Frontier Utilities Electricity Rate Comparison
- Plan Name
The 'Monthly Recurring Charge' is a fee that the provider will add to each of your bills in addition to the electricity/gas usage charges.
Frontier Utilities's Plans and Rates by Region and TDSP
|AEP-Central (Corpus Christi)||23.0||21.4||15.6|
|Oncor (Dallas/FW Metro)||22.2||20.9||15.2|
|TNMP (West Texas)||24.9||23.1||17.2|
|AEP-Central (Corpus Christi)||25.4||14.8||19.5|
|Oncor (Dallas/FW Metro)||24.2||13.8||18.7|
|TNMP (West Texas)||25.8||15.0||19.6|
What Do Frontier Utilities Listed Rates Mean?
The 'average rate' you see on your Frontier Utilities bill and in the advertisements includes several different charges - there are per-kWh energy charges, per-kWh TDSP charges, monthly TDSP fees, monthly administrative fees from the provider, and various other utility fees and taxes. Becuase some of these costs vary with usage while others do not, the 'average rate' you see on your bill will ironically be higher when your usage is lower. That's because the fixed monthly fees are spread over a smaller number of kilowatt-hours (kWh).
ERCOT requires each provider to display the average rate at three different levels of monthly usage: 500 kWh, 1000 kWh, and 2000 kWh. Generally, the average rate will be highest at 500 kWh and lowest at 1000 or 2000 kWh. If the 500, 1000, and 2000 rates are all the same, then your average rate on your bill will not change much. If the rates vary much, then your average rate on your bill will shift up and down depending on how much electricity you use.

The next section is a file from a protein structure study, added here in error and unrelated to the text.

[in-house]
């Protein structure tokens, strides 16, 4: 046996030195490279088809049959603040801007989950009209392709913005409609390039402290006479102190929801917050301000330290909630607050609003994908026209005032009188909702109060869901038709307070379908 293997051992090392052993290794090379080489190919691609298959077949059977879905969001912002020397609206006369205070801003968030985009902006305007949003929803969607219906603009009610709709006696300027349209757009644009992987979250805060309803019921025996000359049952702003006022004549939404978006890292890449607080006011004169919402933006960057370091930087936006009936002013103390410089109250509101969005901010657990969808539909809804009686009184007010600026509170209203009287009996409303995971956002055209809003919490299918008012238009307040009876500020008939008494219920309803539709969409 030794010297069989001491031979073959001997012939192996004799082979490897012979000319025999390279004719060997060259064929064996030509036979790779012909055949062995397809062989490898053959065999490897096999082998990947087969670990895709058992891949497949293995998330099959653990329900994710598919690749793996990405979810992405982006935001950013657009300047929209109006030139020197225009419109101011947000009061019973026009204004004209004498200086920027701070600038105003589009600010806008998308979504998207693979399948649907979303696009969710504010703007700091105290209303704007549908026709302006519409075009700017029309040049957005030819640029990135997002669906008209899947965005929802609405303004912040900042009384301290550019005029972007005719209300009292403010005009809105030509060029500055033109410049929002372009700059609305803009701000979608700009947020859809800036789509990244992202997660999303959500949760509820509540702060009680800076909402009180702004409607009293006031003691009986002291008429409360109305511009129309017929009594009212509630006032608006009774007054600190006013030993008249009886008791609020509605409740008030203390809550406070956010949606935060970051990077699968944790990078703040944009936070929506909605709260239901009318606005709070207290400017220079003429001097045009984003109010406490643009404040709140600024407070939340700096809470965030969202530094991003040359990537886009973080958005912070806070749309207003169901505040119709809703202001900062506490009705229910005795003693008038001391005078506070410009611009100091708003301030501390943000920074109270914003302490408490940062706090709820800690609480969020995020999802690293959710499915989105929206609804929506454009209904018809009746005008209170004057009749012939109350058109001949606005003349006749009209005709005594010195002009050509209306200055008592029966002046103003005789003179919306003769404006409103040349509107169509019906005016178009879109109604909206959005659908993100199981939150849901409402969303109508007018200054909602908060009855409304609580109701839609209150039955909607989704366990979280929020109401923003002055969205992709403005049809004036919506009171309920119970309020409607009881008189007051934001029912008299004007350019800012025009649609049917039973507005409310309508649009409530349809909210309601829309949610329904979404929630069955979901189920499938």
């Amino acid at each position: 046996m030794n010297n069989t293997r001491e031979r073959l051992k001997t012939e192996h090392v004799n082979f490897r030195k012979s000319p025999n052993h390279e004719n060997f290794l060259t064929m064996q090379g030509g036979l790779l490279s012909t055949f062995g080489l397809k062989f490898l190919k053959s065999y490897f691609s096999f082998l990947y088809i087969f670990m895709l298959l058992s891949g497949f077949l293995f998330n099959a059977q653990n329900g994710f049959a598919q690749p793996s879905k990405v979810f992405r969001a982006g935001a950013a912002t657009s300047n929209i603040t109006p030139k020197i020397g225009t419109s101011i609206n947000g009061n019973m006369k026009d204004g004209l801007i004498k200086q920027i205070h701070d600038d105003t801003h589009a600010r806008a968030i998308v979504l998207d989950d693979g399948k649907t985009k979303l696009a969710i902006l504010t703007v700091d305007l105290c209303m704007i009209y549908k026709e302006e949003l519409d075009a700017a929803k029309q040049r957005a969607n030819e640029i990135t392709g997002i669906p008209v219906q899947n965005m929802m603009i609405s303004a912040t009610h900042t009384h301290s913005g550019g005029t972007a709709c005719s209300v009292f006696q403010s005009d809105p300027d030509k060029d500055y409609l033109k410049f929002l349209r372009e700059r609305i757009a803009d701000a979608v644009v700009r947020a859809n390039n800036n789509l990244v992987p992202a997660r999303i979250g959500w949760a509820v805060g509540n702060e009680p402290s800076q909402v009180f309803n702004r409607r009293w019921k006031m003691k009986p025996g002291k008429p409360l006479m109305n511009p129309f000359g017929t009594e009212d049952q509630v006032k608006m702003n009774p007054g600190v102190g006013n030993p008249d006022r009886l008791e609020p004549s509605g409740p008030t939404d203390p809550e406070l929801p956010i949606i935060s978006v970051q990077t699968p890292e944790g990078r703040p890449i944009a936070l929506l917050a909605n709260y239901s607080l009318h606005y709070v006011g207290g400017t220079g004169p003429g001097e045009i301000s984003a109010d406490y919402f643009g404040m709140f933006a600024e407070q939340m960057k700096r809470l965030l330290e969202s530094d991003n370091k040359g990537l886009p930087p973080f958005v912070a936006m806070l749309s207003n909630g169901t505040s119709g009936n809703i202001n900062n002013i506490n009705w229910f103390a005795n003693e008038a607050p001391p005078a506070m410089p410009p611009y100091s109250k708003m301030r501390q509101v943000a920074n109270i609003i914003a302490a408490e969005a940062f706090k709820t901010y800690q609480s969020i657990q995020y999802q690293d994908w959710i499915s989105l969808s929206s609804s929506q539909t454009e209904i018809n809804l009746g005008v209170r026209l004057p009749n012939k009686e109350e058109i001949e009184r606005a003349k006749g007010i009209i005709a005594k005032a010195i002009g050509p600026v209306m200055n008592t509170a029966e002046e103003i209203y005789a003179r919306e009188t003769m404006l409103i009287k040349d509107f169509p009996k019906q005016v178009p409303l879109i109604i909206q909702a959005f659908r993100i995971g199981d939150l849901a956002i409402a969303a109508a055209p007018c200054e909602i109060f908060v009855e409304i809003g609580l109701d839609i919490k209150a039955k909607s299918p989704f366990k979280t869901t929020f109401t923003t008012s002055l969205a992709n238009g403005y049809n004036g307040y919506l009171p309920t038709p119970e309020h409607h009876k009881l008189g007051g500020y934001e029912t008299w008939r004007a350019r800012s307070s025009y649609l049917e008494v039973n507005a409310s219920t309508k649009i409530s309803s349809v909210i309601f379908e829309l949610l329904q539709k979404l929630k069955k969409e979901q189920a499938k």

Compare Frontier Utilities Rates to Electricity Companies With Similar Rates
Why Do Frontier Utilities Rates Vary Across the State?
That's a great question - why is power typically cheaper in Dallas than it is in Houston? There are good reasons for those differences.
As electrical systems were built out in the early 20th century, different areas built a variety of generating plants, transmission lines, substations, and infrastructure. As a result, some areas of the state may have newer, more efficient plants, and others might have older, less efficient plants that cost more to operate for each unit of electricity they create. Then there are differences in the voltages and capacity of the transmission lines which cause more variation in the efficiency of the distribution system. Finally, different parts of Texas have different TDSPs (the companies responsible for maintaining electrical distribution infrastructure), which each have their own shareholders, costs, and management.
Ultimately, these regional rate variations are not the fault of Frontier Utilities or any other Retail Electric Provider (REP) and they are certainly not due to anyone trying to cheat or gouge consumers. The decisions the generators and TDSPs have made over many years as the power grid was constructed have resulted in an environment where it might cost 1-3 cents less to create and transmit one kilowatt hour of electricity to a home compared to another region. It just depends on the costs that were incurred to create the infrastructure in that area, how densely populated the area is, along with the decisions that were made over decades about what kinds of power plants to build and where to put them.